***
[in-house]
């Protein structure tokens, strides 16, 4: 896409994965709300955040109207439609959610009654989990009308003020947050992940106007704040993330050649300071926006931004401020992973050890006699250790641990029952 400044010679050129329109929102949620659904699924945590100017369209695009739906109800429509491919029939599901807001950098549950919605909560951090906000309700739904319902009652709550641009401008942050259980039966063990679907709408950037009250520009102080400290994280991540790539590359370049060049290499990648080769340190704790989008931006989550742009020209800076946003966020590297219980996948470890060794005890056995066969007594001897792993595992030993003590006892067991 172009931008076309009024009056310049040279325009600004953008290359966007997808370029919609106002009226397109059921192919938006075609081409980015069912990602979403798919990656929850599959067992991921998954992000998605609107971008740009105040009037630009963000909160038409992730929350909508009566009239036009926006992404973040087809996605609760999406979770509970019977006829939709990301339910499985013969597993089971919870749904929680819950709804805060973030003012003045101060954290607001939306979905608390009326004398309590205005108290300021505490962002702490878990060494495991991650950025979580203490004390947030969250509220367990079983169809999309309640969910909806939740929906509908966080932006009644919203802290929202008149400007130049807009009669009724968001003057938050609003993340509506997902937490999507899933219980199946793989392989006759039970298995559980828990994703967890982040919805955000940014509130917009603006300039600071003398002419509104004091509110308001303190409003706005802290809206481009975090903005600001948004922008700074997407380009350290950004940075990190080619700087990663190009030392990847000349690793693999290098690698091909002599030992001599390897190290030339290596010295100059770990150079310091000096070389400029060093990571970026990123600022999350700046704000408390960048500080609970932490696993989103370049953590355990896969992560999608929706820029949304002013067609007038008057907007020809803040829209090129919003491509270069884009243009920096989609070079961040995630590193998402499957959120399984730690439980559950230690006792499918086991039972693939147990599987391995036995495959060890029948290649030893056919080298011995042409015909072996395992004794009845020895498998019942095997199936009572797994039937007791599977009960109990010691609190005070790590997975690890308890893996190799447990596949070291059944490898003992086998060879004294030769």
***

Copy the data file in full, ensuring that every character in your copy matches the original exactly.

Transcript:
[in-house]
């Protein structure tokens, strides 16, 4: 896409994965709300955040109207439609959610009654989990009308003020947050992940106007704040993330050649300071926006931004401020992973050890006699250790641990029952 400044010679050129329109929102949620659904699924945590100017369209695009739906109800429509491919029939599901807001950098549950919605909560951090906000309700739904319902009652709550641009401008942050259980039966063990679907709408950037009250520009102080400290994280991540790539590359370049060049290499990648080769340190704790989008931006989550742009020209800076946003966020590297219980996948470890060794005890056995066969007594001897792993595992030993003590006892067991 172009931008076309009024009056310049040279325009600004953008290359966007997808370029919609106002009226397109059921192919938006075609081409980015069912990602979403798919990656929850599959067992991921998954992000998605609107971008740009105040009037630009963000909160038409992730929350909508009566009239036009926006992404973040087809996605609760999406979770509970019977006829939709990301339910499985013969597993089971919870749904929680819950709804805060973030003012003045101060954290607001939306979905608390009326004398309590205005108290300021505490962002702490878990060494495991991650950025979580203490004390947030969250509220367990079983169809999309309640969910909806939740929906509908966080932006009644919203802290929202008149400007130049807009009669009724968001003057938050609003993340509506997902937490999507899933219980199946793989392989006759039970298995559980828990994703967890982040919805955000940014509130917009603006300039600071003398002419509104004091509110308001303190409003706005802290809206481009975090903005600001948004922008700074997407380009350290950004940075990190080619700087990663190009030392990847000349690793693999290098690698091909002599030992001599390897190290030339290596010295100059770990150079310091000096070389400029060093990571970026990123600022999350700046704000408390960048500080609970932490696993989103370049953590355990896969992560999608929706820029949304002013067609007038008057907007020809803040829209090129919003491509270069884009243009920096989609070079961040995630590193998402499957959120399984730690439980559950230690006792499918086991039972693939147990599987391995036995495959060890029948290649030893056919080298011995042409015909072996395992004794009845020895498998019942095997199936009572797994039937007791599977009960109990010691609190005070790590997975690890308890893996190799447990596949070291059944490898003992086998060879004294030769």